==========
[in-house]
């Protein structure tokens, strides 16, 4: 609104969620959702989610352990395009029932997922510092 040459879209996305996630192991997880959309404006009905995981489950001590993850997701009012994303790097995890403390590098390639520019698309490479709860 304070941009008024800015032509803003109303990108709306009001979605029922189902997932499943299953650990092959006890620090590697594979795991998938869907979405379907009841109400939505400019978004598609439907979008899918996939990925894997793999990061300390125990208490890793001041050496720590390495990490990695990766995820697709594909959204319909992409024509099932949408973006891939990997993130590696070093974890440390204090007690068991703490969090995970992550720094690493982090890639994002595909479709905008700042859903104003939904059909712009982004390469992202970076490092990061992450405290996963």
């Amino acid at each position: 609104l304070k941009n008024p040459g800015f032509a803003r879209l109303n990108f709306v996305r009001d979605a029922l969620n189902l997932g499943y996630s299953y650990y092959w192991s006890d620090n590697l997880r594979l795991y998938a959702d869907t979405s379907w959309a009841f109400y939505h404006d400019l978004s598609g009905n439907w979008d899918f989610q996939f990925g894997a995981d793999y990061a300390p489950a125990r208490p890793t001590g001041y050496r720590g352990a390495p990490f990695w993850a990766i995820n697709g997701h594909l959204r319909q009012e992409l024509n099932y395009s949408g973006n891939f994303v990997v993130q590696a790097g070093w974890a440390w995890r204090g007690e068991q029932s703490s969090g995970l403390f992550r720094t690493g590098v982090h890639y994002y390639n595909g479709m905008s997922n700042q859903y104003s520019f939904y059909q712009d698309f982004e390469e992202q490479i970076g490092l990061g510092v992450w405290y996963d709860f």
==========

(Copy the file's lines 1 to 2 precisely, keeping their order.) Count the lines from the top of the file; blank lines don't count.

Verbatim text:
[in-house]
């Protein structure tokens, strides 16, 4: 609104969620959702989610352990395009029932997922510092 040459879209996305996630192991997880959309404006009905995981489950001590993850997701009012994303790097995890403390590098390639520019698309490479709860 304070941009008024800015032509803003109303990108709306009001979605029922189902997932499943299953650990092959006890620090590697594979795991998938869907979405379907009841109400939505400019978004598609439907979008899918996939990925894997793999990061300390125990208490890793001041050496720590390495990490990695990766995820697709594909959204319909992409024509099932949408973006891939990997993130590696070093974890440390204090007690068991703490969090995970992550720094690493982090890639994002595909479709905008700042859903104003939904059909712009982004390469992202970076490092990061992450405290996963």